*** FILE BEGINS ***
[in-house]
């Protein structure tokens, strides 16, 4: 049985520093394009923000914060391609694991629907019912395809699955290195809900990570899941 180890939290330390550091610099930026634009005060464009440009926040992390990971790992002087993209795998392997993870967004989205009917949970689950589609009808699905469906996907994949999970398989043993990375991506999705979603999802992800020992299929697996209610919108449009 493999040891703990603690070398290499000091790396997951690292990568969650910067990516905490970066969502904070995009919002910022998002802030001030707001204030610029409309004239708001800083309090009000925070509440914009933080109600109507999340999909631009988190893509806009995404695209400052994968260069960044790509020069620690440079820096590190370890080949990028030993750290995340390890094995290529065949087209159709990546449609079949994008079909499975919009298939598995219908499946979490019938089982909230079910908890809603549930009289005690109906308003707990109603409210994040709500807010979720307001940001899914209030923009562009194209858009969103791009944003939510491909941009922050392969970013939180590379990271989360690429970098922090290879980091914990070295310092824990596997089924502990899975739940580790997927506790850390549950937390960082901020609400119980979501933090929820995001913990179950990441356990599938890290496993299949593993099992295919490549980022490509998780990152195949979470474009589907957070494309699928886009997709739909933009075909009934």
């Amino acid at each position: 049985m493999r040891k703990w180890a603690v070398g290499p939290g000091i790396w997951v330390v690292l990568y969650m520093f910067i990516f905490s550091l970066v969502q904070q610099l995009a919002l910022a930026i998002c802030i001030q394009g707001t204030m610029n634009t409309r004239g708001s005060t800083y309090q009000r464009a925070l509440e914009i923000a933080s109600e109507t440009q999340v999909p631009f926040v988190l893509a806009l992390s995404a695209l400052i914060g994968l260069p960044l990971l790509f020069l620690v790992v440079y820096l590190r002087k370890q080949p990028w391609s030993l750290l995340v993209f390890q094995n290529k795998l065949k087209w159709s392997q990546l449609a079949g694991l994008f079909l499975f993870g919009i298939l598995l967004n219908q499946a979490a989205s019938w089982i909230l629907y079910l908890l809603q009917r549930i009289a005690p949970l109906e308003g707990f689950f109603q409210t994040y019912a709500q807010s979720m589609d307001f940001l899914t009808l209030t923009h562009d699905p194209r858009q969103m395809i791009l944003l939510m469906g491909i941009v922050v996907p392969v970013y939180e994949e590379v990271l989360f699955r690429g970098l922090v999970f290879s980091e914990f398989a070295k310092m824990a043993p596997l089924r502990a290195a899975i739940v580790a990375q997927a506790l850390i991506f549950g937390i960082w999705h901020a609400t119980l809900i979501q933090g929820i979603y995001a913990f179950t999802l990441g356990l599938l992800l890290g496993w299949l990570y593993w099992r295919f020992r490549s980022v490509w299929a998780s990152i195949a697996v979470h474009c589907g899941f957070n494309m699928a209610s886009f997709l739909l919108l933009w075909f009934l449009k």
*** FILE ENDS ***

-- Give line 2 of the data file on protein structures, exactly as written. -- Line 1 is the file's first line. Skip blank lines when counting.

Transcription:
């Protein structure tokens, strides 16, 4: 049985520093394009923000914060391609694991629907019912395809699955290195809900990570899941 180890939290330390550091610099930026634009005060464009440009926040992390990971790992002087993209795998392997993870967004989205009917949970689950589609009808699905469906996907994949999970398989043993990375991506999705979603999802992800020992299929697996209610919108449009 493999040891703990603690070398290499000091790396997951690292990568969650910067990516905490970066969502904070995009919002910022998002802030001030707001204030610029409309004239708001800083309090009000925070509440914009933080109600109507999340999909631009988190893509806009995404695209400052994968260069960044790509020069620690440079820096590190370890080949990028030993750290995340390890094995290529065949087209159709990546449609079949994008079909499975919009298939598995219908499946979490019938089982909230079910908890809603549930009289005690109906308003707990109603409210994040709500807010979720307001940001899914209030923009562009194209858009969103791009944003939510491909941009922050392969970013939180590379990271989360690429970098922090290879980091914990070295310092824990596997089924502990899975739940580790997927506790850390549950937390960082901020609400119980979501933090929820995001913990179950990441356990599938890290496993299949593993099992295919490549980022490509998780990152195949979470474009589907957070494309699928886009997709739909933009075909009934």